Australian Romantic and Classical Orchestra
City Recital Hall, March 6

The Australian Romantic and Classical Orchestra, led by violinist and concertmaster Rachael Beesley, moved from disciplined, if cautious playing in music by Mozart and Eberl in the first half to surging rhythmic energy and abandon in Beethoven’s Seventh Symphony in the second.

They attended to Mozart’s Overture to his short comic opera, Der Schauspieldirektor, with crisp articulation and a fresh, unmannered style, though for a comic piece it was, in places, a little tame.

ARCO violinist and concertmaster Rachael Beesley.

ARCO violinist and concertmaster Rachael Beesley.Credit:Nick Gilbert

Two hundred and seventeen years after it was written, ARCO has brought to these shores for the first time the Symphony in E-flat major, Opus 33 by Mozart’s friend, and possibly his pupil, Franz Anton Eberl.

Historical premieres are notoriously difficult to be certain about, but a search of the National Library’s Trove database certainly suggests most of the performances his music has had in Australia have been of works mistakenly thought to be by Mozart. The Symphony Opus 33 demonstrated a keen appreciation of some of the techniques Mozart prized – the mixture of major and minor modes to create harmonic interest and a balance of light and dark, unpredictable rhythm, and use of counterpoint and fugue to create interest and intensity.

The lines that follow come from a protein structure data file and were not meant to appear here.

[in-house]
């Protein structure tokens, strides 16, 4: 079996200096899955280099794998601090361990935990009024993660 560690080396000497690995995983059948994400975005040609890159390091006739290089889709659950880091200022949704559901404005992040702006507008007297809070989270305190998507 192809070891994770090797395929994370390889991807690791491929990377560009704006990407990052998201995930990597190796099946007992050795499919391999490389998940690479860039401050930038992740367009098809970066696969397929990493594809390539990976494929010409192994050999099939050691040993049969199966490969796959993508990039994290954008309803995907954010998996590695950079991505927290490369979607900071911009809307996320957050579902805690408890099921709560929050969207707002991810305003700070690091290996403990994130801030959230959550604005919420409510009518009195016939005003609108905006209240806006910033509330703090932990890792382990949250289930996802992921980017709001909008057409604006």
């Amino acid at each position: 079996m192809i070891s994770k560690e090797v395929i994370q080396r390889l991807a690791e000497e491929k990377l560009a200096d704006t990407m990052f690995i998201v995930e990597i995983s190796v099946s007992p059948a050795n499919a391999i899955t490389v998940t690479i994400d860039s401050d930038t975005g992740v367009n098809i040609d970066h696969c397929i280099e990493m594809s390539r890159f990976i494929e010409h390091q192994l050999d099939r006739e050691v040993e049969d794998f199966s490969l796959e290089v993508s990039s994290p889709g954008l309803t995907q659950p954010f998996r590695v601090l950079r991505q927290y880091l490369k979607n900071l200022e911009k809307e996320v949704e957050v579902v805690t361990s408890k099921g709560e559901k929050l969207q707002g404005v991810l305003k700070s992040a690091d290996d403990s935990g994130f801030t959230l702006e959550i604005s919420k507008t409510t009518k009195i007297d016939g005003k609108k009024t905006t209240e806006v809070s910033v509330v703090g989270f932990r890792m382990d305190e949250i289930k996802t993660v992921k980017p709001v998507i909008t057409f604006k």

This was a most welcome performance and if ARCO goes on to record the work, it would be particularly rewarding to inject some of the driving momentum and intensity of sound they demonstrated in the Beethoven (in the lead up to Eberl’s Beethovenian Coda in the first movement, for example).

There was no reluctance to engage with the exuberant rhythmic physicality of Beethoven’s Symphony No. 7 in A major, Opus 92, which Richard Wagner famously called “the apotheosis of the Dance”. Although playing without conductor posed the occasional challenge (and one perilous moment in the first movement where Beesley intervened to bring wind and strings back together), it also created strong engagement from the players which translated into exciting involving listening. In the fughetta in the famous Allegretto, they achieved an admirable mix of intensity and clarity. Particular strengths included the first oboe and the horns to whom Beethoven entrusts key moments in the outer movements.

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